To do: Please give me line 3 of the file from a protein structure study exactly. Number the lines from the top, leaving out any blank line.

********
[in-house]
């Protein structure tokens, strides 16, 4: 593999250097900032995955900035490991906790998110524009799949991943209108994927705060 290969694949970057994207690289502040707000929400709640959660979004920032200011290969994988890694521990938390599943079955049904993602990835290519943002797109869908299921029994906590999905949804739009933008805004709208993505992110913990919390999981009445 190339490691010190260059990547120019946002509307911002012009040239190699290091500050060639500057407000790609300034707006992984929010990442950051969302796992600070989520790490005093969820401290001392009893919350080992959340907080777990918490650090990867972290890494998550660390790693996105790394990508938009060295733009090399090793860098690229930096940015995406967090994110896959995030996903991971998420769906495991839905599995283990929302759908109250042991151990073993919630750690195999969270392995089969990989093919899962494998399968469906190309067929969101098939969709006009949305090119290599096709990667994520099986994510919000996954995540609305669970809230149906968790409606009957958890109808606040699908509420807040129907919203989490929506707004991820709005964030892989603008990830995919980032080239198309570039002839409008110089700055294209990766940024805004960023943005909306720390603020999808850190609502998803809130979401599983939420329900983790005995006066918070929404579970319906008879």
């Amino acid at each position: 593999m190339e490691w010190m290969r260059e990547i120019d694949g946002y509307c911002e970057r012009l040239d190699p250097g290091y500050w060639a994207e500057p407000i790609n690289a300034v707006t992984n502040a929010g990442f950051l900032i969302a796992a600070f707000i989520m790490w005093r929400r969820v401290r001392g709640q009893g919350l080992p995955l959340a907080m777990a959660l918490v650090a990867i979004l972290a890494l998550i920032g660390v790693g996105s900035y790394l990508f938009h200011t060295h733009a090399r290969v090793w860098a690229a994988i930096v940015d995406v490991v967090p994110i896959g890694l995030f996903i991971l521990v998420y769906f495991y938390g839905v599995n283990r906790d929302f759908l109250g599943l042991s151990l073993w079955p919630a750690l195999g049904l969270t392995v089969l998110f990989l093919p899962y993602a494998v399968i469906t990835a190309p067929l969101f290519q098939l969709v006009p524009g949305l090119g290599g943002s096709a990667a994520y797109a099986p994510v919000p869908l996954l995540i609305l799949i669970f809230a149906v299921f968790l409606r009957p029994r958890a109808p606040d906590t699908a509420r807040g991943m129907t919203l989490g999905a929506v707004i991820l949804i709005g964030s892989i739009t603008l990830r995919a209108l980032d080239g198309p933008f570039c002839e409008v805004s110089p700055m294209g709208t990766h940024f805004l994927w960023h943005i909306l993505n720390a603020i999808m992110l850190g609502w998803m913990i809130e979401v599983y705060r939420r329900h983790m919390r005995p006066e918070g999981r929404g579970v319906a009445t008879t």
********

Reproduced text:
């Amino acid at each position: 593999m190339e490691w010190m290969r260059e990547i120019d694949g946002y509307c911002e970057r012009l040239d190699p250097g290091y500050w060639a994207e500057p407000i790609n690289a300034v707006t992984n502040a929010g990442f950051l900032i969302a796992a600070f707000i989520m790490w005093r929400r969820v401290r001392g709640q009893g919350l080992p995955l959340a907080m777990a959660l918490v650090a990867i979004l972290a890494l998550i920032g660390v790693g996105s900035y790394l990508f938009h200011t060295h733009a090399r290969v090793w860098a690229a994988i930096v940015d995406v490991v967090p994110i896959g890694l995030f996903i991971l521990v998420y769906f495991y938390g839905v599995n283990r906790d929302f759908l109250g599943l042991s151990l073993w079955p919630a750690l195999g049904l969270t392995v089969l998110f990989l093919p899962y993602a494998v399968i469906t990835a190309p067929l969101f290519q098939l969709v006009p524009g949305l090119g290599g943002s096709a990667a994520y797109a099986p994510v919000p869908l996954l995540i609305l799949i669970f809230a149906v299921f968790l409606r009957p029994r958890a109808p606040d906590t699908a509420r807040g991943m129907t919203l989490g999905a929506v707004i991820l949804i709005g964030s892989i739009t603008l990830r995919a209108l980032d080239g198309p933008f570039c002839e409008v805004s110089p700055m294209g709208t990766h940024f805004l994927w960023h943005i909306l993505n720390a603020i999808m992110l850190g609502w998803m913990i809130e979401v599983y705060r939420r329900h983790m919390r005995p006066e918070g999981r929404g579970v319906a009445t008879t």